June 29, 2015

Carnival of Genealogy – 57th Edition “I read it in the news!”

Technically, I didn’t read this article in the news since it happened about nine years before I was born, but it was in the Daily Olympian newspaper in 1941. As the caretaker of the family documents and pictures, this article was one of a few about our family that made the news.

Dad never “won” anything in his life before or after the draft. Lucky him, huh? [As it turns out, the date of July 19th is important in our Yates/Wilkerson family. My cousin Linda Yates was born on that day in 1950, and our granddaughter Katrina was born on that day in 2001. :) ]


William Gale Yates 1920-1996

In 1941 his draft registration number (169) was chosen as #1 in Thurston county, WA, and rather than be drafted, he joined the Navy. He went to basic training in San Diego and then was sent to Kaneohe Bay on Oahu after the Pearl Harbor attack. The unit was then divided by alphabet, and the first half was sent to serve on the Saratoga, and the second half was sent to New Caledonia in the Loyalty Islands.  During his time in the Navy, Gale was certified as a Seaman Second Class on the 23rd of Feb. 1942 and completed a course of study at Aviation Machinist’s Mates’ School at US Naval Air Station, Seattle, WA.

One of the ships he was transported on was the USS Dixie. During this time in the war, probably when he was in New Caledonia, View Larger Map Gale had occasion to strap “Ol’ Bull Halsey into his parachute”.  Dad always thought that was pretty cool. :) The plane in the article above I believe is an F4F Grumman Wildcat.

 

New Here? Want to join us and write your own article like this? Submit your blog article to the next edition of the Carnival of Genealogy using the carnival submission form (http://blogcarnival.com/bc/submit_346.html). Past posts and future hosts can be found on the blog carnival index page (http://blogcarnival.com/bc/cprof_346.html).  Love genealogy? Come and meet a great group of people on Facebook at Genea-Bloggers.

Dad’s WWII Love Letter To Mom

15-march-1944-letter-from-dad

Eighty-nine years ago today my dad was born in West Plains, Missouri to parents Will and Minnie Smith Yates.  Although Dad passed away in 1996, his life lives on through letter and photos from his past. This letter was written on the eve of his 24th birthday and he was feeling “pretty old”.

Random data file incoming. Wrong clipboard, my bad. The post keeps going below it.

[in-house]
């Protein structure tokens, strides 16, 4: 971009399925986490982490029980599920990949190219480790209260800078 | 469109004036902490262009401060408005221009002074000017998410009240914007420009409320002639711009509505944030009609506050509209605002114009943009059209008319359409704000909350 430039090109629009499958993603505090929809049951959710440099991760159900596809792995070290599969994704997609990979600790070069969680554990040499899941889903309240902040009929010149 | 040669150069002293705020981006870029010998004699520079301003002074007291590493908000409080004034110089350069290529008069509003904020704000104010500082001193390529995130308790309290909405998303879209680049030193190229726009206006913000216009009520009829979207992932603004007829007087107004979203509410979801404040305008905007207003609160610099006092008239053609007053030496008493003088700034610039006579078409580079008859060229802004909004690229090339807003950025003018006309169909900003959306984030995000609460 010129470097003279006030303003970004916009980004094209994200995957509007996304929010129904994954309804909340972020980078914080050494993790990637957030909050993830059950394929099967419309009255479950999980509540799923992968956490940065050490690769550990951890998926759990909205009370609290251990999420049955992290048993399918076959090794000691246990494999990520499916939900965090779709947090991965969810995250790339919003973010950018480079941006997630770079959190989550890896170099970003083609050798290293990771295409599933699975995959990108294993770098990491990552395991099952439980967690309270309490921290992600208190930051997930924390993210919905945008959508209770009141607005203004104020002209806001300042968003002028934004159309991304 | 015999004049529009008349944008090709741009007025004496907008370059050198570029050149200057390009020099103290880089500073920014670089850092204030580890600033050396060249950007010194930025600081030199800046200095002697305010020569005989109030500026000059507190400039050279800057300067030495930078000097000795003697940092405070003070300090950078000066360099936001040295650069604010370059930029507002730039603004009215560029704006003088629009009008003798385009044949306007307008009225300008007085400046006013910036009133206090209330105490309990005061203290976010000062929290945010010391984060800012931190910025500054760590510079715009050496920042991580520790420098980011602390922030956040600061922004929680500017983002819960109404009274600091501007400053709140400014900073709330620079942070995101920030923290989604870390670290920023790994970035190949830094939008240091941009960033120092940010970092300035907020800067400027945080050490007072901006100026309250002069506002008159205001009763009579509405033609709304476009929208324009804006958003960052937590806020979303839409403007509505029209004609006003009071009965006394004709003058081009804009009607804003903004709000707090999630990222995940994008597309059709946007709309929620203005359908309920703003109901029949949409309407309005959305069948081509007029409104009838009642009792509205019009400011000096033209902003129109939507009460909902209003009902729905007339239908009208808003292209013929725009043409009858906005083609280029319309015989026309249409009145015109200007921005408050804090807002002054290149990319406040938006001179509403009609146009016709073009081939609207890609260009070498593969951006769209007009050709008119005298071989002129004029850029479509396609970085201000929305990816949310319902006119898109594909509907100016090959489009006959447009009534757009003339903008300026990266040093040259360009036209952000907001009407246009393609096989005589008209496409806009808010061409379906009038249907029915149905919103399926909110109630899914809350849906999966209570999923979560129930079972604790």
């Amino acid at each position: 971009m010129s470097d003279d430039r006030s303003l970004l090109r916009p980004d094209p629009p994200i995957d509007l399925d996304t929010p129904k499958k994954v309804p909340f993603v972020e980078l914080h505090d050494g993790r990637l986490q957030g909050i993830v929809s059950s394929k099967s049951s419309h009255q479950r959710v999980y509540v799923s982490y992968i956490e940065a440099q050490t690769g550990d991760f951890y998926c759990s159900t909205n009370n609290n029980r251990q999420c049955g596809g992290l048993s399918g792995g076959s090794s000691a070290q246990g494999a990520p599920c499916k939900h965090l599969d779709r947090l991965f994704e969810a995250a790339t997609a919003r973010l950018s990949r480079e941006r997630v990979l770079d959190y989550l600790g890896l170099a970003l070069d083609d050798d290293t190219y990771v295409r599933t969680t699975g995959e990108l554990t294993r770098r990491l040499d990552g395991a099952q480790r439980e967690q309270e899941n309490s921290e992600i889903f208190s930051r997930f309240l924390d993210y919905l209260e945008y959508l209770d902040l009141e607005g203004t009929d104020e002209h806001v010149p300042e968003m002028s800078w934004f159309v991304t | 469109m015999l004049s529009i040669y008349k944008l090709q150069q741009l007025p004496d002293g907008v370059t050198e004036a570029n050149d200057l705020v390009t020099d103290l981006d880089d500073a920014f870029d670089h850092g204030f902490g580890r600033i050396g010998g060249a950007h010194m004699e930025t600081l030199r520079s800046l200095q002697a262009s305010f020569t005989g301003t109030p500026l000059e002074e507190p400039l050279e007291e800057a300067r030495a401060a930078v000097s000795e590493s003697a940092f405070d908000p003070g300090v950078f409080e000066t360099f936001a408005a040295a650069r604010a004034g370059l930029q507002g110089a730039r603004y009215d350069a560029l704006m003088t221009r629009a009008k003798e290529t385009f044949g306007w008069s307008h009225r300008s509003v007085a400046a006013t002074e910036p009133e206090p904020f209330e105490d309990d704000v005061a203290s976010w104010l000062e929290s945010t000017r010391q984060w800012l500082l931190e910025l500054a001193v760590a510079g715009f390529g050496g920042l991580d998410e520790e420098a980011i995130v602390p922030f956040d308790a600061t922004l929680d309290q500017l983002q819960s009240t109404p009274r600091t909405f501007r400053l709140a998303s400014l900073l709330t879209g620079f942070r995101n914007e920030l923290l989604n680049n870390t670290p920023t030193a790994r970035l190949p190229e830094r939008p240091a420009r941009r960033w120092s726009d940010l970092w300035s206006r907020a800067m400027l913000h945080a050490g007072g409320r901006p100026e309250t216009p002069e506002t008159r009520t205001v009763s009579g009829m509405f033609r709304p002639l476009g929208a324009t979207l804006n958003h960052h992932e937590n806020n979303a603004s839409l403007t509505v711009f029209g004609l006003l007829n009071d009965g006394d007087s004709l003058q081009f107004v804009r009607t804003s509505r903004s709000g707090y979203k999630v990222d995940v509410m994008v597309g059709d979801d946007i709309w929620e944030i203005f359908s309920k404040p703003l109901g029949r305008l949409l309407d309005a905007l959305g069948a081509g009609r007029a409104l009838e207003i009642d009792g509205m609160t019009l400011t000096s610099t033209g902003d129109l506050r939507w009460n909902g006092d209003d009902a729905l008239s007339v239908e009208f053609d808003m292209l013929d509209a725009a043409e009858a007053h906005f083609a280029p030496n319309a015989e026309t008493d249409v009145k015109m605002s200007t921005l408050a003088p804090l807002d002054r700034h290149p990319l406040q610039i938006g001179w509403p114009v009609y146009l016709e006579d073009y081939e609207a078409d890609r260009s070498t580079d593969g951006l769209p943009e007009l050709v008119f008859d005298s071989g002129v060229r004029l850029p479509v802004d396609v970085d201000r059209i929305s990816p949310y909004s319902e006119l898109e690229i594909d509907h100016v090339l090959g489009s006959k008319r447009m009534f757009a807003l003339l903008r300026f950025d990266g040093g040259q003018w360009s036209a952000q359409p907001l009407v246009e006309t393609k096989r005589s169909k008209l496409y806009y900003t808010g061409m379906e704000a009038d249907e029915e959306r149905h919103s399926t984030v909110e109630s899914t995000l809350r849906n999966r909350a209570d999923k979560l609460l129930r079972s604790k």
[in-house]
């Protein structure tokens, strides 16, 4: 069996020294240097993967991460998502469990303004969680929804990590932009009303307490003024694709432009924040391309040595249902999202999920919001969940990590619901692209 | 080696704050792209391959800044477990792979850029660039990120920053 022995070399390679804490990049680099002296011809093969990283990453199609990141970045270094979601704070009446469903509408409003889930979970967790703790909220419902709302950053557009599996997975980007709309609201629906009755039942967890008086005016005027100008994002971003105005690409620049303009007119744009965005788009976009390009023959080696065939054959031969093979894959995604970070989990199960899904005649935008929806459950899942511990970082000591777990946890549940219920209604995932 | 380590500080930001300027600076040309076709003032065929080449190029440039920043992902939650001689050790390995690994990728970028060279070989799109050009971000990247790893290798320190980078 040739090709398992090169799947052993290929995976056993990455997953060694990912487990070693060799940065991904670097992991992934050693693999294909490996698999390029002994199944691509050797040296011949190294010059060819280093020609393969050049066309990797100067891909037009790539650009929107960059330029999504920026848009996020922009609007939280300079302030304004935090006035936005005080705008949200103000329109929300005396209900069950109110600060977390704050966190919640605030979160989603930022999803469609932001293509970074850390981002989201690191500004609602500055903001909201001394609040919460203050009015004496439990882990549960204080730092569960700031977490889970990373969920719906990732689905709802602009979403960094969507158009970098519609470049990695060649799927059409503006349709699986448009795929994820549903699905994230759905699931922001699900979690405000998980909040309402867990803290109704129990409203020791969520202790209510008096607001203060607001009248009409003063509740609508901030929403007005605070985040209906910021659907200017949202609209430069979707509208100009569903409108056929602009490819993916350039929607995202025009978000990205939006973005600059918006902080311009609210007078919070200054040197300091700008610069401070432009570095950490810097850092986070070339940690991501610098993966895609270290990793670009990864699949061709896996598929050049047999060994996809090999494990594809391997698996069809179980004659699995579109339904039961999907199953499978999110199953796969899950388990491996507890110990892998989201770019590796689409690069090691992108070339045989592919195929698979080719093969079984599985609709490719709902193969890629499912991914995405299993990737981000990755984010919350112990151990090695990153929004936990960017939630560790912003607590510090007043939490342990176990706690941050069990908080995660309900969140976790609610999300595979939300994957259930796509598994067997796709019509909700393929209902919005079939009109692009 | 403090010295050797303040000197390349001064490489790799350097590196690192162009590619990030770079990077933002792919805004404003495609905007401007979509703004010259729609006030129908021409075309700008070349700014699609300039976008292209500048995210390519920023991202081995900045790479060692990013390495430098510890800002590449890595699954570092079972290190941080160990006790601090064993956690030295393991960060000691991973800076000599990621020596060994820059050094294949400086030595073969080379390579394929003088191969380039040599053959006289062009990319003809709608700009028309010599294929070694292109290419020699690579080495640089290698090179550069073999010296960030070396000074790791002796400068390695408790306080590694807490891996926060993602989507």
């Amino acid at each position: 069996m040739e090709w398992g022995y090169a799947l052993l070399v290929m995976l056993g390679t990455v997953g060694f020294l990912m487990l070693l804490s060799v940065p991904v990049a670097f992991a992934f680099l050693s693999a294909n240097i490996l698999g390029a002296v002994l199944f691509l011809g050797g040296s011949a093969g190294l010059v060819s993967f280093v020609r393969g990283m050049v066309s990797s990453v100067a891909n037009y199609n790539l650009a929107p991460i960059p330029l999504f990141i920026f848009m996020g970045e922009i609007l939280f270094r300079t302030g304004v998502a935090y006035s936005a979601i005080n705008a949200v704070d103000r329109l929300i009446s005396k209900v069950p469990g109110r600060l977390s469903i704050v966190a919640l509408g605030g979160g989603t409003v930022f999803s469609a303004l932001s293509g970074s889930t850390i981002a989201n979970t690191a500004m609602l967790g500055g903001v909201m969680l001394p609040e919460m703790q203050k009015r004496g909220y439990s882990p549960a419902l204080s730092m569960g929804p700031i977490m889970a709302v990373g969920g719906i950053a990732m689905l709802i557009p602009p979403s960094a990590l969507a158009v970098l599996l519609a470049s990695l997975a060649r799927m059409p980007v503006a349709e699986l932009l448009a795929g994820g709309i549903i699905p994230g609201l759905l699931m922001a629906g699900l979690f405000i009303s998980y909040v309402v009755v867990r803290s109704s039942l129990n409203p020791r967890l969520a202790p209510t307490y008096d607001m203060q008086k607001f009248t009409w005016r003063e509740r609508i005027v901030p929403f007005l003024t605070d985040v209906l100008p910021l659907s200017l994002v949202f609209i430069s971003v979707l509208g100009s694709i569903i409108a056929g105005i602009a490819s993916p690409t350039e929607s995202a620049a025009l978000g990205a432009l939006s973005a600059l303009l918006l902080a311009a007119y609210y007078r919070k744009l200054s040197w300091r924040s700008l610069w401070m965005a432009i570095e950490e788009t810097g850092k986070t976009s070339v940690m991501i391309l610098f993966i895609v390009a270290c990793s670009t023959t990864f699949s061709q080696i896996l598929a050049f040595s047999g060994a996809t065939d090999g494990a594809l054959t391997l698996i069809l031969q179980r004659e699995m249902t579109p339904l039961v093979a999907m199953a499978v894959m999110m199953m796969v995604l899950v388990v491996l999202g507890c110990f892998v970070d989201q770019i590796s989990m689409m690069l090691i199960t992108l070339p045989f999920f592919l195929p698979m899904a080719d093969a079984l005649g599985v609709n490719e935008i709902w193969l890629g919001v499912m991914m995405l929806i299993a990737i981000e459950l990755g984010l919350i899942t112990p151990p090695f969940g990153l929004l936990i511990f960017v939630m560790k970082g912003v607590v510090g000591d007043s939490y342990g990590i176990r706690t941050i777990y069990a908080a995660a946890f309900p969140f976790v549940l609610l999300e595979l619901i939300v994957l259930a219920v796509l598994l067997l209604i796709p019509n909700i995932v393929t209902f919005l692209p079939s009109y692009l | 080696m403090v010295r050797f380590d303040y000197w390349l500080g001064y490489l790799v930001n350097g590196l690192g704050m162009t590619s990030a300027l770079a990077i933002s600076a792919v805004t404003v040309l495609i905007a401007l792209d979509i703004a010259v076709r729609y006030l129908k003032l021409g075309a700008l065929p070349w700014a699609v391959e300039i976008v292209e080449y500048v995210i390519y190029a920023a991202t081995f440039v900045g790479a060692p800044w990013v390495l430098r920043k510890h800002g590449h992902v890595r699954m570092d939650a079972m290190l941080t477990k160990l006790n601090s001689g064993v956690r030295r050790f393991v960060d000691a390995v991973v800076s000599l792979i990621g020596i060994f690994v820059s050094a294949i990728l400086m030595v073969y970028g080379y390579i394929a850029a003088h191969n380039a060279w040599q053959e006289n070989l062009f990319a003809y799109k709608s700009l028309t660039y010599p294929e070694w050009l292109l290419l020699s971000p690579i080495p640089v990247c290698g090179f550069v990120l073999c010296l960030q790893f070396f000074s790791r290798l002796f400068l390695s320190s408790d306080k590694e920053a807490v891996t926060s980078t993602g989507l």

He and Mom had married in Seattle at her parent’s home on Queen Anne Hill, and way back in the 1980’s Mom and I took a trip down memory lane by going back to that house. It just so happened that the owner let us come in and look around on that sunny summer day. Mom was thrilled as she showed me her old room upstairs, and even more so to have me see the marble front fireplace which she and Dad were married in front of on February 5, 1944.

Dad’s love letter of March 15, 1944 was written from Quillayute NAS where he was working after coming back from a tour with the Navy in New Calendonia. As you read in the letter, housing was at a premium, but they did eventually find a little one room place in Forks so they could be together instead of Mom living with her parents. Mom said that place was so small they could stay in bed and reach out and light the woodstove!

I have to say, I don’t remember my dad ever calling Mom “Darling” when we were around…

Thinking of you on your special day Dad, and missing you lots.

15-march-1944-letter-from-dad

Questions For Interviewing Your Grandchildren

 

Clear and calm tropical dream beach (Hawaii)

 

In a couple months we’ll be going to California to visit our kids and grandkids. We haven’t seen them in person since 2007, but we do talk on the phone now and then.  One of the things I agonize about is we don’t really ‘know‘ our older grandkids as far as every day conversations are concerned.  As for the youngest, she is seventeen months old and we haven’t even met her yet.

I wonder about their hopes, dreams, values, etc., and today I found some questions that I might want to ask them.  I found them on The Legacy Project site so they’re not some I thought of personally.  Of course, anything would have to be age appropriate or applicable, but these can be modified or amended for my needs or yours.

I’ve saved them in a Word document so you can use them too. Enjoy!

Grandchild Interview

We Never Swept Anything Under The Rug

When we lived in the house on Dennis Street in Tumwater we always had an area rug in the living room.  It seems totally ludicrous now, but Mom used to sweep that rug on a regular basis.  I don’t think we owned a vacuum cleaner or anything, so she was forced to sweep the whole house to keep it clean.  No doubt when she was doing that chore the dust was flyin’! I never saw Mom sweep anything under the rug!  She might have “found” some things under there though.

Times have changed (thank goodness) and the quality of area rugs have much improved too. We have one in our living room (we have real hardwood floors) that kind of ‘grounds’ the sitting area where we have our couch and loveseat.  The coffee table sits on the rug and it all goes together quite well.

 

 

Compensated post